In order to return to sport, athletes need to be able to make cuts, change direction, decelerate, and accelerate throughout the course of a game or event.
If you haven’t read the previously articles on how power based activity is improved, I suggest you read them first.
This post is meant to be a guide to implementing lower levels of plyometircs while rehabbing from an injury, and applying the concepts based on where your limitations are.
First, you need to see if you are in need of more absorption or force.
If you land from jumps with loud and stiff legged landings or have difficulty descending into a countermovement, you are in need of learning how to absorb forces.
This is where you may need to do some moves like a squat clean or the oscillatory split squats (shown below) to start to stretch your tissues enough to regain the elastic recoil actions. You most likely are great at generating force and have created too much stiffness in your tissues.
If you are landing from depth drops and descend too low or have floppy legs, you probably give way too much and need to stiffen tissues to generate a little more force to counter the movement.
A great start would be a box jump from a dead stop, progressed to a touch and go back squat with slightly more speed.
This way you can start to create quicker rebounds and get off the ground faster.
These simple strategies, but they can be manipulated based on the activities you need to progress towards to mimic the movements you are deficient in.
The main focus is to get away from the qualities you are already good at, and focus on shaping up the under end of the spectrum in order to improve your recovery and overall athleticism.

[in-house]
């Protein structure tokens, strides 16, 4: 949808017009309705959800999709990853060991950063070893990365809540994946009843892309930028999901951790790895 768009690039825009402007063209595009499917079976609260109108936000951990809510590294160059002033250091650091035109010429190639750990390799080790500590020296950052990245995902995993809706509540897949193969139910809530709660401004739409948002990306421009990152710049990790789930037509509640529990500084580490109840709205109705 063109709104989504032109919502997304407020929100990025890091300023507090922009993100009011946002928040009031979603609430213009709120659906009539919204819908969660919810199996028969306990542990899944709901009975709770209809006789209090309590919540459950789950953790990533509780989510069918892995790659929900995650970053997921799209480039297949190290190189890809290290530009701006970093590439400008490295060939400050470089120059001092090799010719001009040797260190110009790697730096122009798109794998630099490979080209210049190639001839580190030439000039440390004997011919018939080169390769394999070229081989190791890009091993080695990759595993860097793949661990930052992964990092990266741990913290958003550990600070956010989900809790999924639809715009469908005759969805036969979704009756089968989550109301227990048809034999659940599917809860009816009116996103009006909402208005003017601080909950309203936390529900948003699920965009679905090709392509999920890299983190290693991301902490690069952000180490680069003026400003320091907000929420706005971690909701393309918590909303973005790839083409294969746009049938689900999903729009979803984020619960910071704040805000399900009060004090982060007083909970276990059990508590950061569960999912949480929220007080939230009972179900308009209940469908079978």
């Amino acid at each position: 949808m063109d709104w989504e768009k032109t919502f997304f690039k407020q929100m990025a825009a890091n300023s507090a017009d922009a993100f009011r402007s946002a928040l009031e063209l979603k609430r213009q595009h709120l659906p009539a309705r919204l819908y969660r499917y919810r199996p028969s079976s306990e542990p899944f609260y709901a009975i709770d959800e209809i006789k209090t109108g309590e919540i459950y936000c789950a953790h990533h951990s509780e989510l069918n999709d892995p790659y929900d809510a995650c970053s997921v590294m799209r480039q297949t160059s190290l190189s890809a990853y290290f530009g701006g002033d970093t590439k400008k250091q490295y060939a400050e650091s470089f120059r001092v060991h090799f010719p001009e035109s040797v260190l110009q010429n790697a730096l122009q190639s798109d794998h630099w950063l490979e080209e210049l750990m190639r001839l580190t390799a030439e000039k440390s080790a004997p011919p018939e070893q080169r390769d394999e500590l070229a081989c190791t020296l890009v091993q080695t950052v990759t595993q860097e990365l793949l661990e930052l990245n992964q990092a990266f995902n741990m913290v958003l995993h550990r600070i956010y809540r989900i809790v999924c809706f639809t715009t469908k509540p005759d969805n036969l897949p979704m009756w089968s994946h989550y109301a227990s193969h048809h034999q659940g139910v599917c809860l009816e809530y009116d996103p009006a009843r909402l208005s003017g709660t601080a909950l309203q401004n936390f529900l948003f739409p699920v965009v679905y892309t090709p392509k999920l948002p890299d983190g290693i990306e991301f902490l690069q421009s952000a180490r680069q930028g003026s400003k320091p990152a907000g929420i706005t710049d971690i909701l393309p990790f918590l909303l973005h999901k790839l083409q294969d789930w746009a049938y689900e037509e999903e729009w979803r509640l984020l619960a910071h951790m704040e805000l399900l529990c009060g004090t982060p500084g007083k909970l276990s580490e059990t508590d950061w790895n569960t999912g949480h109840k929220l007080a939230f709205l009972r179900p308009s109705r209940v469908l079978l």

After you have focused on your deficiencies for a few weeks, you are going to want to start to utilize drills like KB swings and medball throws to improve your rotational and repeat power output for end game rehab.
Other things that can come into play would be pogo hops and repeated hurdle/box jumps.
Granted, we have biases towards one end or the other based on genetics, body structure, exposure to activities, etc, but that doesn’t mean we can’t make some things better to improve our performance and reduce overall risk for injury.
Feeling stuck and need more help implementing these methods towards your specific rehab problem?
Send us an email at firstname.lastname@example.org and we will get right back to you!
Dr. Peter Dionisopoulos is the owner and founder of Dynamic Performance & Rehab. He has worked with many high-level athletes and military personnel, but his true passion is to help active adults maintain their lifestyle by providing information and potential solutions to their aches and pains so they can continue with the activities they love.